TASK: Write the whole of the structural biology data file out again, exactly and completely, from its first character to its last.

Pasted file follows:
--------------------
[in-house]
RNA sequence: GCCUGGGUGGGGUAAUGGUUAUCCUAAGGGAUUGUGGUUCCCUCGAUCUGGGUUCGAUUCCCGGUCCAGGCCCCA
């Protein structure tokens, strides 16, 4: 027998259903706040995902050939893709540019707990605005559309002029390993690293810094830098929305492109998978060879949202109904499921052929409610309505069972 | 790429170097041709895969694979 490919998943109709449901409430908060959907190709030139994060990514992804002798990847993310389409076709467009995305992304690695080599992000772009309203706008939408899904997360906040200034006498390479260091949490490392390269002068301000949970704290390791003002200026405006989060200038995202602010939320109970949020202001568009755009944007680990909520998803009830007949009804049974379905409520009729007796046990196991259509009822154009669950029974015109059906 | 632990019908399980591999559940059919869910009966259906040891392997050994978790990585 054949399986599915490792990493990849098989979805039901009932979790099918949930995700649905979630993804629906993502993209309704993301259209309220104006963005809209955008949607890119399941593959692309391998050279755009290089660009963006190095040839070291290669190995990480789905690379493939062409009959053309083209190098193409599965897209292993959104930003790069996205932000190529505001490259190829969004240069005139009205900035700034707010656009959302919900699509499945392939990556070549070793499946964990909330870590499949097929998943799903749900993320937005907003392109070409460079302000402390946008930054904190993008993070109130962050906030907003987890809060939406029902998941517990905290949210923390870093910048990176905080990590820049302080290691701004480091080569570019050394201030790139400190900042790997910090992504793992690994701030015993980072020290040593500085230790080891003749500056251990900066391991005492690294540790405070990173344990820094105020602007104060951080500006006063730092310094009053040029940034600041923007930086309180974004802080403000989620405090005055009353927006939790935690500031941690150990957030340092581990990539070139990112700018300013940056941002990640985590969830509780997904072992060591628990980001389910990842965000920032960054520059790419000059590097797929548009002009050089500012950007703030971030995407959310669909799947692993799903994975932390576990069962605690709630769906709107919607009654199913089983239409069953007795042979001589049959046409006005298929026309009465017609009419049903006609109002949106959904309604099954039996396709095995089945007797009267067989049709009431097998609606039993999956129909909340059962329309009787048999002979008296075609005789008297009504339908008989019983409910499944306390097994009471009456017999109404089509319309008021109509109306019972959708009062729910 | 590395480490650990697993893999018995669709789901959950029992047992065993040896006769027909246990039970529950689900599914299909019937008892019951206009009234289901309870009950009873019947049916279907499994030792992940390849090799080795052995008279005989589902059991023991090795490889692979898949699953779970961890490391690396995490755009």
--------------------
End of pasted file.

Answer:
[in-house]
RNA sequence: GCCUGGGUGGGGUAAUGGUUAUCCUAAGGGAUUGUGGUUCCCUCGAUCUGGGUUCGAUUCCCGGUCCAGGCCCCA
């Protein structure tokens, strides 16, 4: 027998259903706040995902050939893709540019707990605005559309002029390993690293810094830098929305492109998978060879949202109904499921052929409610309505069972 | 790429170097041709895969694979 490919998943109709449901409430908060959907190709030139994060990514992804002798990847993310389409076709467009995305992304690695080599992000772009309203706008939408899904997360906040200034006498390479260091949490490392390269002068301000949970704290390791003002200026405006989060200038995202602010939320109970949020202001568009755009944007680990909520998803009830007949009804049974379905409520009729007796046990196991259509009822154009669950029974015109059906 | 632990019908399980591999559940059919869910009966259906040891392997050994978790990585 054949399986599915490792990493990849098989979805039901009932979790099918949930995700649905979630993804629906993502993209309704993301259209309220104006963005809209955008949607890119399941593959692309391998050279755009290089660009963006190095040839070291290669190995990480789905690379493939062409009959053309083209190098193409599965897209292993959104930003790069996205932000190529505001490259190829969004240069005139009205900035700034707010656009959302919900699509499945392939990556070549070793499946964990909330870590499949097929998943799903749900993320937005907003392109070409460079302000402390946008930054904190993008993070109130962050906030907003987890809060939406029902998941517990905290949210923390870093910048990176905080990590820049302080290691701004480091080569570019050394201030790139400190900042790997910090992504793992690994701030015993980072020290040593500085230790080891003749500056251990900066391991005492690294540790405070990173344990820094105020602007104060951080500006006063730092310094009053040029940034600041923007930086309180974004802080403000989620405090005055009353927006939790935690500031941690150990957030340092581990990539070139990112700018300013940056941002990640985590969830509780997904072992060591628990980001389910990842965000920032960054520059790419000059590097797929548009002009050089500012950007703030971030995407959310669909799947692993799903994975932390576990069962605690709630769906709107919607009654199913089983239409069953007795042979001589049959046409006005298929026309009465017609009419049903006609109002949106959904309604099954039996396709095995089945007797009267067989049709009431097998609606039993999956129909909340059962329309009787048999002979008296075609005789008297009504339908008989019983409910499944306390097994009471009456017999109404089509319309008021109509109306019972959708009062729910 | 590395480490650990697993893999018995669709789901959950029992047992065993040896006769027909246990039970529950689900599914299909019937008892019951206009009234289901309870009950009873019947049916279907499994030792992940390849090799080795052995008279005989589902059991023991090795490889692979898949699953779970961890490391690396995490755009």